Urbanisation making us more susceptible to natural disasters, says global report

Calls for preparing communities and locals for possible disasters

 
By Soma Basu
Last Updated: Monday 17 August 2015

The report has cited unplanned expansion and development in disaster-prone areas as another reason for increased disasters and mentioned Uttarakhand disaster as an example.

Rapid growth in the number of people living in urban areas is increasing the world’s susceptibility to natural disasters, warns a recent global report by the Institution of Mechanical Engineers (IMechE), a London body representing engineers from various fields.

The report, titled Natural Disasters: Saving Lives Today, Building Resilience Tomorrow, calls for a much greater focus on preparing people for possible extreme natural events and building disaster resilience among locals.

It says that about 78,000 people are killed annually in natural disasters and another 200 million (or about 3 per cent of the human population) are directly affected by them. Economic loss from these tragedies stretches across the globe and ranges around US $100 billion a year, the report says, while citing the instance of tsunami that hit Japan in 2011.

According to the report, the trend of global urbanisation shows that 75 per cent of the world's population would be living in towns and cities by 2050, with 95 per cent of this expansion being anticipated in developing countries. The movement of more and more people into less resilient areas like coastal regions, flood plains and earthquake-prone zones has been cited as one of the factors responsible for more natural disasters. Degradation of natural environment is another reason for increasing calamities. The report cites unplanned expansion and development in disaster-prone areas as another reason for increased disasters and mentions recent flood fury in Uttarakhand in India as an example.

Building back better

The report stresses on the need to prioritise the next phase of rebuilding affected areas after any tragedy in cooperation with communities which are more resilient. For this, it suggests putting in place long-term infrastructure redesign and re-engineering, and incorporating knowledge from across the globe on the ways to build and scale up preparedness and resilience against future events, often termed as “building back better”.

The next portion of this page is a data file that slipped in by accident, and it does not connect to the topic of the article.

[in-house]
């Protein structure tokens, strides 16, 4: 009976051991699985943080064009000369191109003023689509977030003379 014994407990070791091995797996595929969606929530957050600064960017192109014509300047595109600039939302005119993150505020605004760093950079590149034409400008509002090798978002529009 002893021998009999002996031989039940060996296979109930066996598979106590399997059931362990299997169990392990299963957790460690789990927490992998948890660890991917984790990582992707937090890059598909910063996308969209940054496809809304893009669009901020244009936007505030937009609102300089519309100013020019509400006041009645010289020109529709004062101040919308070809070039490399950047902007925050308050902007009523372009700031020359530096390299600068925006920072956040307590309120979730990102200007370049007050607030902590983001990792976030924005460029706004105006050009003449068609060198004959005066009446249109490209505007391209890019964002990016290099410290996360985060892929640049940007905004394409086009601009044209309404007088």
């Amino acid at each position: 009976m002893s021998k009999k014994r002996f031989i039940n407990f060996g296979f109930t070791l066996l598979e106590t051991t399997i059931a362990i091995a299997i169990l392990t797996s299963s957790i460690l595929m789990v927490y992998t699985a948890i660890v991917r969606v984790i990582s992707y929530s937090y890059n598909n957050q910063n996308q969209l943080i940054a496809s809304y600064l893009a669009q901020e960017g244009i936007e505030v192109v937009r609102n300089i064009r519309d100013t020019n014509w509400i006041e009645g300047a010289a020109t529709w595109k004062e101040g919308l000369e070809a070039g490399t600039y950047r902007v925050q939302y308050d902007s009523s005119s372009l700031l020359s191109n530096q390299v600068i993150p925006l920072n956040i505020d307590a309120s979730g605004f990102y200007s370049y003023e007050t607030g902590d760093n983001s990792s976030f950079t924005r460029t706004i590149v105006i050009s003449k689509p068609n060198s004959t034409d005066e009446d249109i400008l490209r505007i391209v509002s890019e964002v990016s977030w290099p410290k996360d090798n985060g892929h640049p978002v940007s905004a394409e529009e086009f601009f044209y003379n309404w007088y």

“When extreme natural events like earthquakes, tsunamis and cyclones occur, it is crucial that engineers are involved in early response activities, not only to assess damage and ensure safety of the remaining buildings and structures, but also to ensure that decisions are made for a longer-term,” said Tim Fox, head of energy and environment at IMechE, during the release of the report.

“As was seen earlier this week in India in case of cyclone Phailin, given adequate levels of preparedness and resilience many disasters could be avoided and lives and communities saved,” he added.

Fox also explained that engineering can play a big role in strengthening preparedness and reducing the impact of unavoidable disasters. “Engineers are critical to planning and developing specific and local resilience as they are the ones who can assess the gravity of issues like the availability of potable water, energy, sanitation, transport links for food supplies and interconnectedness of essentials like water and electricity,” said the IMechE head.

The report recommends that governments around the world should be more focused on building local capacity through planning and knowledge transfer and embedding long-term engineering perspectives along with short-term responses.

The report also reveals how the involvement of the private sector can be instrumental in overcoming the challenge of transferring technical ability to developing nations and their resilience programs.

Key findings of the report:

  • On an average, about 78,000 people are killed annually in natural disasters, with a further 200 million (or about 3 per cent of the human population) directly affected by it and economic losses running into about US $100 billion.
  • Man-made changes have removed the natural barriers which had been protecting the Earth against extreme natural events
  • Rapid growth of economic activity, human population and urbanisation in Asia-Pacific countries has rendered the region more vulnerable to the effects of extreme natural events
  • Between 1980-2009, about 38 per cent of disaster-related economic losses, from across the globe, occurred in Asia, which shows the continent is 25 times more susceptible to natural disasters than Europe

Natural disasters: saving lives today, building resilience for tomorrow

World disasters report 2013: focus on technology and the future of humanitarian action

Urban risk assessments: an approach for understanding disaster and climate risk in cities

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